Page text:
British Columbia·Recovery

Healing after fire: How Rock Creek residents are coping 4 years later

Some community members have made peace with losing all of their things in the fire, while others still struggle to come to terms with what is gone.

'I think a lot of people have lost some inner things about themselves,' says community member

One of the only things left after Janice Thomson's home burnt down in the Rock Creek fire was this truck that she had always hated. Now, she loves it. (Sarah Penton/CBC)

It's been four years since an aggressive wildfire in the Rock Creek area burned down 30 houses and caused hundreds to evacuate.

Many in the southern Interior B.C. community have rebuilt their homes, while some never came back and others have struggled to return to their regular lives. 

Janice Thomson has had a fairly positive experience since losing her home on a farm in Westbridge, about 15 kilometres north of Rock Creek. She had only lived in it for 31 days with her family before it burned down. 

The grandmother describes her recovery as "fabulous."

"We have a beautiful home and I've got my animals now and the farm's up and running, and it took a lot of work, but we got help on that," said Thomson. 

Photos in Thomson's album show the rubble and damage left behind after the Rock Creek fire burned down her home. (Sarah Penton/CBC)
Thomson's new house is just the way she wants it: country style with a big kitchen and room for her kids and grandkids. The red metal roof also makes it safer for wildfires. (Sarah Penton/CBC)

However, not everyone in the community has recovered the way that Thomson has.

Debra Thomas hasn't felt the same since she lost everything she owned in a house she was renting from her brother and sister-and-law, she told Radio West host Sarah Penton.

"For the most part, I never feel myself," said Thomas, who is in her 50s. 

"Everyone says 'well, you're still you' and I go 'yes, but I'm not,' because for me personally,  my clothing, my dress and everything, define who I am, and I don't have that same style anymore. This is very emotional."

The blaze came so quickly, she didn't have time to pack up.

Contents not insured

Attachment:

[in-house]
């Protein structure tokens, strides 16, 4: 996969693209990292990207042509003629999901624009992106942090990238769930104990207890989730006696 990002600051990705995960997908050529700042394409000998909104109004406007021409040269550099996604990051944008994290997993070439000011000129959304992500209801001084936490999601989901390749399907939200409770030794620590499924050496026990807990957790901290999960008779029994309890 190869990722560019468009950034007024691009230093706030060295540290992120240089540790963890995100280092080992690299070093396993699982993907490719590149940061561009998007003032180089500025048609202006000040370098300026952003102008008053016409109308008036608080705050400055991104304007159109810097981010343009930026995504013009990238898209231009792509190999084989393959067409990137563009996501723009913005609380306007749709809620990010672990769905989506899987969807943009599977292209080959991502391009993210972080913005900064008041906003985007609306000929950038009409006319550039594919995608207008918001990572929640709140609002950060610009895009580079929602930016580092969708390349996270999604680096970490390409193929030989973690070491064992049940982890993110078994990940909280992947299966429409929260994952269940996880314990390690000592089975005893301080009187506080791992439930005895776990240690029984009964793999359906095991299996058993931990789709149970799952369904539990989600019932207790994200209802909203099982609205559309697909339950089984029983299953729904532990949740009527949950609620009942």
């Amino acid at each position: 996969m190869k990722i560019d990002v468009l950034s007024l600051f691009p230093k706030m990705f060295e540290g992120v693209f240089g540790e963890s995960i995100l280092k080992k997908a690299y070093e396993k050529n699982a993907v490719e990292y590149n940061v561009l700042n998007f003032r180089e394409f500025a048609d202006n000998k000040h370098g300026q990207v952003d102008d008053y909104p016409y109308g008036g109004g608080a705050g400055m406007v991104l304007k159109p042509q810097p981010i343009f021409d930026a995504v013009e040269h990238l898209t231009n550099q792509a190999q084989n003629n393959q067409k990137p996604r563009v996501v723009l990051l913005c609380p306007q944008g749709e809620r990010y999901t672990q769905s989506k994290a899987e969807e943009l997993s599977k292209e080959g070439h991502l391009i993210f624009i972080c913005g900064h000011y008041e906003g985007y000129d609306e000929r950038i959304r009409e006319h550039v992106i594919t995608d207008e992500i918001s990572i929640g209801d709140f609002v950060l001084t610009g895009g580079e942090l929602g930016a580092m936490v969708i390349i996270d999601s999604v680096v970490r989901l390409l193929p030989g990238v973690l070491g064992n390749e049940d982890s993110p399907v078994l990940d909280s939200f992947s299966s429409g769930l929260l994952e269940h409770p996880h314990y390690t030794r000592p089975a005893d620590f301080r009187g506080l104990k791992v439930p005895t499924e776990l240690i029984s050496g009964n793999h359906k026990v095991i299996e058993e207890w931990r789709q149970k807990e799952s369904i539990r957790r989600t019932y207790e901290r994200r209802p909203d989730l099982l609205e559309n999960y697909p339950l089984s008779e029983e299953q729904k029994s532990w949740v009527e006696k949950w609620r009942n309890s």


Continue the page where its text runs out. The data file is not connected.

The house Thomas was renting was insured, but the contents inside weren't.

"I didn't do my due diligence. That was my mistake," she said. It's been tough for Thomas losing all of the items she valued.

"It changes even your recreational lifestyle," she said. She lost her golf clubs, two kayaks and two mountain bikes.

"We were so fortunate that people didn't lose their lives, because that would have been huge. But, I think a lot of people have lost some inner things about themselves ... For me, it's emotional, physical, all kinds of stuff."

New home

Thomas, who works in the office at the Old Cowboy Ranch just outside of Rock Creek, built herself a new home. 

She hired contractors from Alberta to do the framing, but the electrical, plumbing, flooring and cupboards she did herself.

"I did it and it feels remarkable ... I think it was a tool that helped me."

Building her own home, helped her realize she is capable of doing something she maybe wouldn't have done before.

"The inner me is still there, but I can feel sometimes that it's not," said Thomas. "Maybe someday, it'll come back."

Rebuilding

For Janice Thomson and her family, rebuilding a home on the farm took a lot of work, but because she and her husband have a blended family, it helped them get rid of a lot of stuff. 

"Now we bought our [stuff] as a couple, and so it just is more meaningful," said Thomson.

An old green truck she used to hate was one the few things left standing when she returned after the fire. 

On the left, is what remained of Thomson's burned down home in 2015. Her green truck is parked in the rubble, unharmed. (Submitted by Lorne Simpson)

"[It's] the only thing not insured on this property. I think the Lord stood in front of it and said, 'you're not touching this, but you can take everything else.'"

Thomson loves the truck now.

"It just stood out so beautiful. It looked like a brand new vehicle. It looked like a limo."

The biggest advice she has for others is to insure all of your buildings, because even though her house and belongings were covered, she didn't have coverage for her husband's workshop and garage.

"We'll probably never see a beautiful workshop or garage. So that's [what] I would do a little different."


Recovery: Stories From The Ashes is a four-part series that explores the aftermath of B.C.'s devastating wildfires and the effect they've had on people who've lost their homes over the past four decades. It's produced by Sarah Penton and airs on CBC Radio One's Radio West June 10 and 11. 

Recovery is a four-part series that explores the aftermath of B.C.'s devastating wildfires and the effect they've had on people who've lost their homes over the past four decades. 15:57

With files from Radio West

Comments

To encourage thoughtful and respectful conversations, first and last names will appear with each submission to CBC/Radio-Canada's online communities (except in children and youth-oriented communities). Pseudonyms will no longer be permitted.

By submitting a comment, you accept that CBC has the right to reproduce and publish that comment in whole or in part, in any manner CBC chooses. Please note that CBC does not endorse the opinions expressed in comments. Comments on this story are moderated according to our Submission Guidelines. Comments are welcome while open. We reserve the right to close comments at any time.